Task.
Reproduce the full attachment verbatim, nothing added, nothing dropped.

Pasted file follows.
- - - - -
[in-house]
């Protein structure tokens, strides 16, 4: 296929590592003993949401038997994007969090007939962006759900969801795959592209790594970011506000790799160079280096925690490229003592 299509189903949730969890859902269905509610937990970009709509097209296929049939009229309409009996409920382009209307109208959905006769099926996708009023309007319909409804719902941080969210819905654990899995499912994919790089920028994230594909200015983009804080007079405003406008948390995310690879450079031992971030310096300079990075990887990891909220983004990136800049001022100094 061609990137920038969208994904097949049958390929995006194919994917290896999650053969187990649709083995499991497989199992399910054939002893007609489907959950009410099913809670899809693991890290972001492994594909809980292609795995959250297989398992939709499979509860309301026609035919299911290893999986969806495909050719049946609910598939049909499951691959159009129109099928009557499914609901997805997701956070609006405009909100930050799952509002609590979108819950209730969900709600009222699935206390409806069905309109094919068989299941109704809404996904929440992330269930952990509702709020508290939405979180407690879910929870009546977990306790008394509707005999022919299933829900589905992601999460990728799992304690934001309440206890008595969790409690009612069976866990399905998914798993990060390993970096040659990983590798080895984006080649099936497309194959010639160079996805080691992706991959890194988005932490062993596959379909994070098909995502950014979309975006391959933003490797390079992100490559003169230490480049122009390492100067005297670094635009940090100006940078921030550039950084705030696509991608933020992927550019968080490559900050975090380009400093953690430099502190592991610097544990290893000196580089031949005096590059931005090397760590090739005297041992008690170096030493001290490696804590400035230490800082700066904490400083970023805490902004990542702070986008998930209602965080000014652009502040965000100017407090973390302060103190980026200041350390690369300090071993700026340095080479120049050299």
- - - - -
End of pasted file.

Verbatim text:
[in-house]
């Protein structure tokens, strides 16, 4: 296929590592003993949401038997994007969090007939962006759900969801795959592209790594970011506000790799160079280096925690490229003592 299509189903949730969890859902269905509610937990970009709509097209296929049939009229309409009996409920382009209307109208959905006769099926996708009023309007319909409804719902941080969210819905654990899995499912994919790089920028994230594909200015983009804080007079405003406008948390995310690879450079031992971030310096300079990075990887990891909220983004990136800049001022100094 061609990137920038969208994904097949049958390929995006194919994917290896999650053969187990649709083995499991497989199992399910054939002893007609489907959950009410099913809670899809693991890290972001492994594909809980292609795995959250297989398992939709499979509860309301026609035919299911290893999986969806495909050719049946609910598939049909499951691959159009129109099928009557499914609901997805997701956070609006405009909100930050799952509002609590979108819950209730969900709600009222699935206390409806069905309109094919068989299941109704809404996904929440992330269930952990509702709020508290939405979180407690879910929870009546977990306790008394509707005999022919299933829900589905992601999460990728799992304690934001309440206890008595969790409690009612069976866990399905998914798993990060390993970096040659990983590798080895984006080649099936497309194959010639160079996805080691992706991959890194988005932490062993596959379909994070098909995502950014979309975006391959933003490797390079992100490559003169230490480049122009390492100067005297670094635009940090100006940078921030550039950084705030696509991608933020992927550019968080490559900050975090380009400093953690430099502190592991610097544990290893000196580089031949005096590059931005090397760590090739005297041992008690170096030493001290490696804590400035230490800082700066904490400083970023805490902004990542702070986008998930209602965080000014652009502040965000100017407090973390302060103190980026200041350390690369300090071993700026340095080479120049050299």